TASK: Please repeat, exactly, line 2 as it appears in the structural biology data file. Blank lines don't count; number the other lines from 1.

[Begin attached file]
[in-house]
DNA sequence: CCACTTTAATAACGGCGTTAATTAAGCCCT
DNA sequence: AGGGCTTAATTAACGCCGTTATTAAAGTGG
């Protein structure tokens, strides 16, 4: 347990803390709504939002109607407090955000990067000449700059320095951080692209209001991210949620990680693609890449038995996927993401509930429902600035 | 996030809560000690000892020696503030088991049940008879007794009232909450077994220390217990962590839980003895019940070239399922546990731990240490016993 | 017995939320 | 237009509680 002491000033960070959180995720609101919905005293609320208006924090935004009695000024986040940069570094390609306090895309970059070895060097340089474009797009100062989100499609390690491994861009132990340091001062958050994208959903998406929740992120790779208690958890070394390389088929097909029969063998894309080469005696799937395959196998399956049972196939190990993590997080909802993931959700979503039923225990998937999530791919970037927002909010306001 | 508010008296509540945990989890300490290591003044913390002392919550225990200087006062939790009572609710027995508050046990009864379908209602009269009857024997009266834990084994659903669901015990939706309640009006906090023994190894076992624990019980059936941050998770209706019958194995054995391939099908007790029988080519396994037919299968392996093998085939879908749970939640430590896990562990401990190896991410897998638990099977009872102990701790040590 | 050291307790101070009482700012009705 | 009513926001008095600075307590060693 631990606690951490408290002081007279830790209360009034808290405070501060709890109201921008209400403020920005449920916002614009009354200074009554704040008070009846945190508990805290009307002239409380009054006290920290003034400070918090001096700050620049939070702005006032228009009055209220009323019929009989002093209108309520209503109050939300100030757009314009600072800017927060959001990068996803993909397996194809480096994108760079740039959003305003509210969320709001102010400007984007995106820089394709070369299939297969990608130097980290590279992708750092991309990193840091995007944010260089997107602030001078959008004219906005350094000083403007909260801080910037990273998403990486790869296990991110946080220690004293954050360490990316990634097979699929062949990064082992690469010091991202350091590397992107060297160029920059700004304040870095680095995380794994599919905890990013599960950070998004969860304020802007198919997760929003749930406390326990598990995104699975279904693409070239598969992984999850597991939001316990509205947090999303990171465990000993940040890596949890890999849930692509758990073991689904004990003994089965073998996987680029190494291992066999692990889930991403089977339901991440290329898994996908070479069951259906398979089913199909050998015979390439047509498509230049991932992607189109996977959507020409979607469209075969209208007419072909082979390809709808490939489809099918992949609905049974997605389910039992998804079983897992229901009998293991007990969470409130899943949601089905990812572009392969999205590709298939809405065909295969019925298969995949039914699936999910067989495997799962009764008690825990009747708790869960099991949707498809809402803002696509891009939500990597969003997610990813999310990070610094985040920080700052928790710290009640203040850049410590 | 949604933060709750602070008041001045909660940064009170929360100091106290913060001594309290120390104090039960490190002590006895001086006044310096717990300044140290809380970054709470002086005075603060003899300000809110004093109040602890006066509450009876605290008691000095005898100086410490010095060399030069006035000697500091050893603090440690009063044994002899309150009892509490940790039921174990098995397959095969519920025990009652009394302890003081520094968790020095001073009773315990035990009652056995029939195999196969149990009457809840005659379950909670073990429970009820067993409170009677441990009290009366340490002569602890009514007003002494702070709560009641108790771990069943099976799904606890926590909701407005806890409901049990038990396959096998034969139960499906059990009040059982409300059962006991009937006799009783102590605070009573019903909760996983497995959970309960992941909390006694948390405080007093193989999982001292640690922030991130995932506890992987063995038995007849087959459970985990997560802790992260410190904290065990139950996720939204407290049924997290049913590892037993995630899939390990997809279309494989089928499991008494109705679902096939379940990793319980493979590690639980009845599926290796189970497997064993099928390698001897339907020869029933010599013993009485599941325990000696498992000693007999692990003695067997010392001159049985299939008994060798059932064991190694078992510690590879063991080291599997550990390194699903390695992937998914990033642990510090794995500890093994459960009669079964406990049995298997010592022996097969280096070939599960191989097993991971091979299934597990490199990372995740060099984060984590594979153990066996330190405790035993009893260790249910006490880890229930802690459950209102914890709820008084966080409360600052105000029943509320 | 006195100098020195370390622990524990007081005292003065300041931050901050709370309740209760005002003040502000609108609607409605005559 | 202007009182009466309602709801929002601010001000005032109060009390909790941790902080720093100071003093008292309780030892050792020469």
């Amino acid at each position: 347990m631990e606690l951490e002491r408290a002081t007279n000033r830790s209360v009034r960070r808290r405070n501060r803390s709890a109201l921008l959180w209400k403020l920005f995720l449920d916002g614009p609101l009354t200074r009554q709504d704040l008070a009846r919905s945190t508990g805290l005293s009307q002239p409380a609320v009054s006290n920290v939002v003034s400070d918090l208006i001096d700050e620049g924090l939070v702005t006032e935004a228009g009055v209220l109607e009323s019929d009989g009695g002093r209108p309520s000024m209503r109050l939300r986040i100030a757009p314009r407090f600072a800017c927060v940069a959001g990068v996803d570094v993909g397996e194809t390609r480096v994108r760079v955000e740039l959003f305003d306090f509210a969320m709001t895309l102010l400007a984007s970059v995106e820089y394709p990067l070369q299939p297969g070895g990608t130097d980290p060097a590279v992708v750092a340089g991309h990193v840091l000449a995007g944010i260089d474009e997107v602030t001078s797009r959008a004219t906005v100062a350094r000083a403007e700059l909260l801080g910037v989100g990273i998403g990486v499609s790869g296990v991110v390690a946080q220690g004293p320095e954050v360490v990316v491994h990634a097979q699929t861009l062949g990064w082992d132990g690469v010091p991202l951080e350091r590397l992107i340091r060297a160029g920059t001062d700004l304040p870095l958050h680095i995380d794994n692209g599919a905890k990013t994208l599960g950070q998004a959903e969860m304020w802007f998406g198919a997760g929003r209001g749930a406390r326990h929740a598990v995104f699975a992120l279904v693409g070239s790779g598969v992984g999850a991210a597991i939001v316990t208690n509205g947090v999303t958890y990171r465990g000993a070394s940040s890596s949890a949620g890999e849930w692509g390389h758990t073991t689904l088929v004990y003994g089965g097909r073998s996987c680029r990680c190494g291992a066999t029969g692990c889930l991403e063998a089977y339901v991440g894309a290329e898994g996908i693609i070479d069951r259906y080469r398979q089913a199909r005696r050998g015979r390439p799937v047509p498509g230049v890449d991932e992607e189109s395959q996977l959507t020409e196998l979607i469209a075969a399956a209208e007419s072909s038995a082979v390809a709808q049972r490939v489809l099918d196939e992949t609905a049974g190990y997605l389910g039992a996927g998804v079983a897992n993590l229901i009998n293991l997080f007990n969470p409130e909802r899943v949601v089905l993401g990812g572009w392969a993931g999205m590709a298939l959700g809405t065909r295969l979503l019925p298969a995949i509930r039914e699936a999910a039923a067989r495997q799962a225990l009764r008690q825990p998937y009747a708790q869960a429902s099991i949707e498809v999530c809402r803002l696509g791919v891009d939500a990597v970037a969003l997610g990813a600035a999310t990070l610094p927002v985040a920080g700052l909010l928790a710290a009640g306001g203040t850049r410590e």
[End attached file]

DNA sequence: CCACTTTAATAACGGCGTTAATTAAGCCCT